It’s so hard and frustrating to watch other pregnant ladies stuff whatever/whenever they want in their face, while I have to be counting carbs and pricking my finger several times throughout the day. I suppose it’s helping me to lose weight, which could be a blessing. Maybe it’ll make it that much easier to lose the weight after delivery? After nine months of eating healthy and carefully, I am hoping that it’ll be a lifestyle change rather than something I did while I was pregnant!!!
    Fasting numbers are SO hard to control. Sometimes I’m down to 81 and then other days I’m at 112. I don’t understand the rhyme or reason to it. In the beginning I used to think that the longer I waited, the lower my numbers would be, but then I soon realize the opposite happened. My liver started doing a glucose “dump” (as my diabetes counselor calls it) and my numbers were higher.
    Last night I tried a small bowl of cereal with milk before bed. Then I woke up around 5am (had to pee – surprise, surprise! haha) and decided to test my blood sugar for the heck of it. I was shocked to see 78 as my number!!!!!! WAHHOOOOO! Finally I did something right!!!
    I don’t know if it was because of the “snack” choice before bed last night or if it was because I tested my fasting blood sugar after 8 hours instead of the normal 11-12 hours that I usually wait. Maybe I shouldn’t be testing my fasting so long afterwards?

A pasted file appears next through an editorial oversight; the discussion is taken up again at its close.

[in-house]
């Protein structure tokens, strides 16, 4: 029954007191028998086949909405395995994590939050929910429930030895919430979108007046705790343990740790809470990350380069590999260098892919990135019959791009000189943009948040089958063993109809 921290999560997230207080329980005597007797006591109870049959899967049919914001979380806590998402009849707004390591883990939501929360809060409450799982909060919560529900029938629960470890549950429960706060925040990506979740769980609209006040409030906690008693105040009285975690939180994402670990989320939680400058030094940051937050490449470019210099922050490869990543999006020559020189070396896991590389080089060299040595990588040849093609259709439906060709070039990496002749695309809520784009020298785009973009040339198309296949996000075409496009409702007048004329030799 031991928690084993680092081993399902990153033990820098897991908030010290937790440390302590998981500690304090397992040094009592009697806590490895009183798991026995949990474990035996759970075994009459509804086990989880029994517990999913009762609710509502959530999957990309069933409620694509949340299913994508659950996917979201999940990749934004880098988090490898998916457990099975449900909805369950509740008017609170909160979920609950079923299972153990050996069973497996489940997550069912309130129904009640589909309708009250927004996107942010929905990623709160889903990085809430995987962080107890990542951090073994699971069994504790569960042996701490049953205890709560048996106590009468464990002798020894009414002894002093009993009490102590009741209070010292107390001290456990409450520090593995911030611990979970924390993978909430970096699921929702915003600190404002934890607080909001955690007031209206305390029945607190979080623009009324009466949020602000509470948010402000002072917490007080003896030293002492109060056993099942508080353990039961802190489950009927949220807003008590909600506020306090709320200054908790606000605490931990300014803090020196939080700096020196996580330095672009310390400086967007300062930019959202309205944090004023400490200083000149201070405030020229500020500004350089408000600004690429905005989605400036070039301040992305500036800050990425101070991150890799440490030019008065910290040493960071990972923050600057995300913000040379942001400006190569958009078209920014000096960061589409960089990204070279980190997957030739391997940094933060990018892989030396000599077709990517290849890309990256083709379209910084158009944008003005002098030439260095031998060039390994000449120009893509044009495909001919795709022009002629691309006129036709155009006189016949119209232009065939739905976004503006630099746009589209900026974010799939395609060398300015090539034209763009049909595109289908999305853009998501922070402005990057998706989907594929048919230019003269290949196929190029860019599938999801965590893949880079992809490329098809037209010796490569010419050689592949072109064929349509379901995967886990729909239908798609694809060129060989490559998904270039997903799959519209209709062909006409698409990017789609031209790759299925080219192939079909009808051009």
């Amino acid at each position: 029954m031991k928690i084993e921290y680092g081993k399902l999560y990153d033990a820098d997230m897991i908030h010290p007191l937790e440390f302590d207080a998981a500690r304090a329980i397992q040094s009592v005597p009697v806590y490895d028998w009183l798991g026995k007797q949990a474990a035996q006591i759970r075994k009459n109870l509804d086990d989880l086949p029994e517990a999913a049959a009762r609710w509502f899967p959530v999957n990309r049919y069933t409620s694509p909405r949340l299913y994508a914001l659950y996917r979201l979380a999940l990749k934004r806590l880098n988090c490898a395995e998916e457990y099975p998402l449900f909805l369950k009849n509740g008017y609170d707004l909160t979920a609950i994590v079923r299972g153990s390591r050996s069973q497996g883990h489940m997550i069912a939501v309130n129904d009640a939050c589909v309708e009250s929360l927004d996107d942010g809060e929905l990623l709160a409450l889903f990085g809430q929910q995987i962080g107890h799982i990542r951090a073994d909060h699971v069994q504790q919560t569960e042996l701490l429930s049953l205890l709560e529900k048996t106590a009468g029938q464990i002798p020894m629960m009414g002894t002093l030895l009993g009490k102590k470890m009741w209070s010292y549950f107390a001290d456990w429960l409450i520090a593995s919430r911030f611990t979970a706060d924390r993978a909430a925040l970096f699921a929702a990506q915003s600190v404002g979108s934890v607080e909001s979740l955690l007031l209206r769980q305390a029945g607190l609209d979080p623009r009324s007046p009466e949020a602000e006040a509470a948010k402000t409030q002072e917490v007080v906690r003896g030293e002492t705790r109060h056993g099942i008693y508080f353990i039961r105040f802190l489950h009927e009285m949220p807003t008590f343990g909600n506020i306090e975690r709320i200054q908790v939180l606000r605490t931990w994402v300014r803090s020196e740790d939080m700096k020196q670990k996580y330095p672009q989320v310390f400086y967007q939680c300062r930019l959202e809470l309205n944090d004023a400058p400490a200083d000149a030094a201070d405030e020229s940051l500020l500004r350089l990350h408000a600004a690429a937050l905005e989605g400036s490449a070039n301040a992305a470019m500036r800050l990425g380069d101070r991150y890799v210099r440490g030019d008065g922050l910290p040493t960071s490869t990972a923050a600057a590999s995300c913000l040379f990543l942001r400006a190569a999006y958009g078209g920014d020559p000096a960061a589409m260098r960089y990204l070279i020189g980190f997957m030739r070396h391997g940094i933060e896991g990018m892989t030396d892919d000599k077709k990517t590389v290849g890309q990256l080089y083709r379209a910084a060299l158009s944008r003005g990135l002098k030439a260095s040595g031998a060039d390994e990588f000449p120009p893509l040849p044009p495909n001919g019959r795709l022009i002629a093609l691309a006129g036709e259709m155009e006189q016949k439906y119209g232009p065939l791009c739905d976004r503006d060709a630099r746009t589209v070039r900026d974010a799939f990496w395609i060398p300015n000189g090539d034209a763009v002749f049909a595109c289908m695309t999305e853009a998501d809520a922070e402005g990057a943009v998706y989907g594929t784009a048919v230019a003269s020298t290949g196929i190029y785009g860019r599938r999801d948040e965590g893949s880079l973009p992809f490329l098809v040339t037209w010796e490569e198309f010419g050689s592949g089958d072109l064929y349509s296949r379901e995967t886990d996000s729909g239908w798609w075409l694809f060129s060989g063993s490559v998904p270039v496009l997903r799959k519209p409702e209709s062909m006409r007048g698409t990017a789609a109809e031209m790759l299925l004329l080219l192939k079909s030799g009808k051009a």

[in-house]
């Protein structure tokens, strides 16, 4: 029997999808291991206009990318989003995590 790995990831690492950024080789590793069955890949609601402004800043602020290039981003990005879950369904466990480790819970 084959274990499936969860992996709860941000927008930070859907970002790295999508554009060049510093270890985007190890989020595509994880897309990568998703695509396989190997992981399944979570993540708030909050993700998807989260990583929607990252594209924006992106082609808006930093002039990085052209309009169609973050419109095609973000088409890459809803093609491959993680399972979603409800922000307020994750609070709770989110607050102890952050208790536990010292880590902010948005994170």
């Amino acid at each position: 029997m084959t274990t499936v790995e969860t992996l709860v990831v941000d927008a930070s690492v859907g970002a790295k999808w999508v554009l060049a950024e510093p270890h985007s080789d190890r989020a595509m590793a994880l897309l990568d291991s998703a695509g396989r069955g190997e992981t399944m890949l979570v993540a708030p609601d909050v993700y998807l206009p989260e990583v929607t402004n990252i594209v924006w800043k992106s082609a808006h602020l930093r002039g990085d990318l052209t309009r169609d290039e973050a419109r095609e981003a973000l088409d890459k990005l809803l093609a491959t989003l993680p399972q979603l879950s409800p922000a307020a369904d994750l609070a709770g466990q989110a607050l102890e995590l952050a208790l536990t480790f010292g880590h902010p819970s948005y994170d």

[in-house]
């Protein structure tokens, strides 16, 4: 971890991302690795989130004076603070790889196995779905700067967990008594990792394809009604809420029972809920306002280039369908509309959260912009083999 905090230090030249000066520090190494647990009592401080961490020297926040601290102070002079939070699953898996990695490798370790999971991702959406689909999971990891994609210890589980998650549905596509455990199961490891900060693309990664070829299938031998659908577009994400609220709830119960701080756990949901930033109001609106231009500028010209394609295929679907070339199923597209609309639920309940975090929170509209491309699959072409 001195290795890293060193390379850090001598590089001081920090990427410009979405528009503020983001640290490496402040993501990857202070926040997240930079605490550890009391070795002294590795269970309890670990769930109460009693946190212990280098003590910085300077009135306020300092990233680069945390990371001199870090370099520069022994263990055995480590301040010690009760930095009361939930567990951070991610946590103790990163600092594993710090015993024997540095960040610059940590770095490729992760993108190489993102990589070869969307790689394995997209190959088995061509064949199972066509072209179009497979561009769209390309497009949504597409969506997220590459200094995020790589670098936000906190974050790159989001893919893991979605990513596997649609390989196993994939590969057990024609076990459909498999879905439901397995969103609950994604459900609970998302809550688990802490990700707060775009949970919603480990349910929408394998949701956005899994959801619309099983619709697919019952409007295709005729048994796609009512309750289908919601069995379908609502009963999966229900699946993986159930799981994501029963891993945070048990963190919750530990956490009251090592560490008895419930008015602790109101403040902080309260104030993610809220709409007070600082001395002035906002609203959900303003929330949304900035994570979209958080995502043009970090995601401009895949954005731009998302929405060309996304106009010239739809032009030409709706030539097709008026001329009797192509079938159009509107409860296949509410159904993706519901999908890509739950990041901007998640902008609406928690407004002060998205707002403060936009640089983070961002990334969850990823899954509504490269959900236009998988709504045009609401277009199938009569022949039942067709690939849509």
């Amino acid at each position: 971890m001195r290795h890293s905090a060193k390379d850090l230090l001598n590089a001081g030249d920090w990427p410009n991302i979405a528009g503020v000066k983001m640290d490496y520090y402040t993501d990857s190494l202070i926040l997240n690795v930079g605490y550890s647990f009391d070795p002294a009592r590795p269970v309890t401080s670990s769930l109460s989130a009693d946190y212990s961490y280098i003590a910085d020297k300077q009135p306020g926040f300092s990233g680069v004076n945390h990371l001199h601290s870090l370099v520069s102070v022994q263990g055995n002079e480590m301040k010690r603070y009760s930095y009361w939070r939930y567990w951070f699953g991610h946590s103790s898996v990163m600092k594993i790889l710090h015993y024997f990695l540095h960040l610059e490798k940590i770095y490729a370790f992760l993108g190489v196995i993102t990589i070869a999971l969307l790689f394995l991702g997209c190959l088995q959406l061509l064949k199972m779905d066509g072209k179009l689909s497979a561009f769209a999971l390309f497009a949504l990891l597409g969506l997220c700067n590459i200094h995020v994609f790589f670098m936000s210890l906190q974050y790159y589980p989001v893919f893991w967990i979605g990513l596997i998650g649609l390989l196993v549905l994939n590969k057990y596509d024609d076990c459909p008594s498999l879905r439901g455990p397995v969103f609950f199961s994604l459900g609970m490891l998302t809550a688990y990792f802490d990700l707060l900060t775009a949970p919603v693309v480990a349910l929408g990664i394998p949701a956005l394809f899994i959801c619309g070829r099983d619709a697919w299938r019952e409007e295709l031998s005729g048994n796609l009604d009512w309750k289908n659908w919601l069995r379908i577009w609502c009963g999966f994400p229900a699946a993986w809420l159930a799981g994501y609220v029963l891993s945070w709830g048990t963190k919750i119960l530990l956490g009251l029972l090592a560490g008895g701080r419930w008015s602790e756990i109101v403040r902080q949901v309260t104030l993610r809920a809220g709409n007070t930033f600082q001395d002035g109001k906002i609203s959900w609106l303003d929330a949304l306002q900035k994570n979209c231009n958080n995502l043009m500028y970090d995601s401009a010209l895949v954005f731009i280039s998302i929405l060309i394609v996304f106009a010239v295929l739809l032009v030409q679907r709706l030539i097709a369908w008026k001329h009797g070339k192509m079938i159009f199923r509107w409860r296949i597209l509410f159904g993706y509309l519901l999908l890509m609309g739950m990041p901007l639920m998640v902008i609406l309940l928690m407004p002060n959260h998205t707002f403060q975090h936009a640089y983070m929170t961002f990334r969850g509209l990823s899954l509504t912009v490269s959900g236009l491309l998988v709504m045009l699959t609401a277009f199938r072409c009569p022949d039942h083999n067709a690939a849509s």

I used to eat dinner at 6pm, then I wouldn’t have anything until the next morning after I woke up. I would test my fasting blood sugar around 7am when I woke up and then have breakfast. Perhaps I was waiting too long to test my fasting numbers???
    Also, when I exercise before bed it makes my numbers skyrocket – the doctor and diabetes counselor advised against that one in my particular case. Instead they want me to do 10 minutes of light exercise throughout the day, which really seems to be helping my daytime numbers, which they say are perfect!
    It really does help to hear that I’m not alone in this, because all I see around me is my pregnant friends/relatives who can eat as much of whatever they want and it’s really frustrating. I get so upset that I have to do injections every night and prick my fingers multiple times every day. I just wish I could be normal.
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Diabetic Retinopathy

Diabetic retinopathy, also known as diabetic eye disease, is a medical condition in which damage occurs to the retina due to diabetes and is a leading cause of blindness.[1] It affects up to 80 percent of people who have had diabetes for 20 years or more.[2] At least 90% of new cases could be reduced if there were proper treatment and monitoring of the eyes.[3] The longer a person has diabetes, the higher his or her chances of developing diabetic retinopathy.[4] Each year in the United States, diabetic retinopathy accounts for 12% of all new cases of blindness. It is also the leading cause of blindness for people aged 20 to 64 years.[5] Signs and symptoms[edit] Normal vision The same view with diabetic retinopathy. Emptied retinal venules due to arterial branch occlusion in diabetic retinopathy (fluorescein angiography) Diabetic retinopathy often has no early warning signs. Even macular edema, which can cause rapid vision loss, may not have any warning signs for some time. In general, however, a person with macular edema is likely to have blurred vision, making it hard to do things like read or drive. In some cases, the vision will get better or worse during the day. In the first s Continue reading >>